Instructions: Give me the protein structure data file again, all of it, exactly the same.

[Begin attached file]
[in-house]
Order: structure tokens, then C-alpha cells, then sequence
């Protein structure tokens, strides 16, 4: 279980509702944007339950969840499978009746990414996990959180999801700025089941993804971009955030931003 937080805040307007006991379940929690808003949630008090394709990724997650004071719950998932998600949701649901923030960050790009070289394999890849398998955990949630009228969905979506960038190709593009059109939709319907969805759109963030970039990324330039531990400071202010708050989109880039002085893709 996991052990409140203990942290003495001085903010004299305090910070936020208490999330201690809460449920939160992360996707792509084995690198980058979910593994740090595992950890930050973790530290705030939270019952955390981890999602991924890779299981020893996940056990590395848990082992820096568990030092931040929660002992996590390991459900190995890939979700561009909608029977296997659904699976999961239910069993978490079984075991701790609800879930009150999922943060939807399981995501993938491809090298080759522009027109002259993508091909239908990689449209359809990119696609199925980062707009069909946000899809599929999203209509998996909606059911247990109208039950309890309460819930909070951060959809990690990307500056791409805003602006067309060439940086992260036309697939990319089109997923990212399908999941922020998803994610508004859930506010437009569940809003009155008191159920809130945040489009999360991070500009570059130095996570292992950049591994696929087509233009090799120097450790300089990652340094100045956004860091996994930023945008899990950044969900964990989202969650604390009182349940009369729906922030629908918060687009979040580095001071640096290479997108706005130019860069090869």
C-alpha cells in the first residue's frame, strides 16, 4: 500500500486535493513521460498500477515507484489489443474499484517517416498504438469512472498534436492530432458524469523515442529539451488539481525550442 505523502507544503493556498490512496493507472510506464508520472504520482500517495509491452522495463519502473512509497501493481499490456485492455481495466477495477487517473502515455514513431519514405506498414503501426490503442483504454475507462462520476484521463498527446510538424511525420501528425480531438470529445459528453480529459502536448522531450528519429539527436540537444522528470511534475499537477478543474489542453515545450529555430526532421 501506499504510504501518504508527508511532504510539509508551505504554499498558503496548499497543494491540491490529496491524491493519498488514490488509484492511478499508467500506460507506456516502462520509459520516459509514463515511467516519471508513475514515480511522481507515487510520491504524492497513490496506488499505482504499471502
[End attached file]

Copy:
[in-house]
Order: structure tokens, then C-alpha cells, then sequence
């Protein structure tokens, strides 16, 4: 279980509702944007339950969840499978009746990414996990959180999801700025089941993804971009955030931003 937080805040307007006991379940929690808003949630008090394709990724997650004071719950998932998600949701649901923030960050790009070289394999890849398998955990949630009228969905979506960038190709593009059109939709319907969805759109963030970039990324330039531990400071202010708050989109880039002085893709 996991052990409140203990942290003495001085903010004299305090910070936020208490999330201690809460449920939160992360996707792509084995690198980058979910593994740090595992950890930050973790530290705030939270019952955390981890999602991924890779299981020893996940056990590395848990082992820096568990030092931040929660002992996590390991459900190995890939979700561009909608029977296997659904699976999961239910069993978490079984075991701790609800879930009150999922943060939807399981995501993938491809090298080759522009027109002259993508091909239908990689449209359809990119696609199925980062707009069909946000899809599929999203209509998996909606059911247990109208039950309890309460819930909070951060959809990690990307500056791409805003602006067309060439940086992260036309697939990319089109997923990212399908999941922020998803994610508004859930506010437009569940809003009155008191159920809130945040489009999360991070500009570059130095996570292992950049591994696929087509233009090799120097450790300089990652340094100045956004860091996994930023945008899990950044969900964990989202969650604390009182349940009369729906922030629908918060687009979040580095001071640096290479997108706005130019860069090869």
C-alpha cells in the first residue's frame, strides 16, 4: 500500500486535493513521460498500477515507484489489443474499484517517416498504438469512472498534436492530432458524469523515442529539451488539481525550442 505523502507544503493556498490512496493507472510506464508520472504520482500517495509491452522495463519502473512509497501493481499490456485492455481495466477495477487517473502515455514513431519514405506498414503501426490503442483504454475507462462520476484521463498527446510538424511525420501528425480531438470529445459528453480529459502536448522531450528519429539527436540537444522528470511534475499537477478543474489542453515545450529555430526532421 501506499504510504501518504508527508511532504510539509508551505504554499498558503496548499497543494491540491490529496491524491493519498488514490488509484492511478499508467500506460507506456516502462520509459520516459509514463515511467516519471508513475514515480511522481507515487510520491504524492497513490496506488499505482504499471502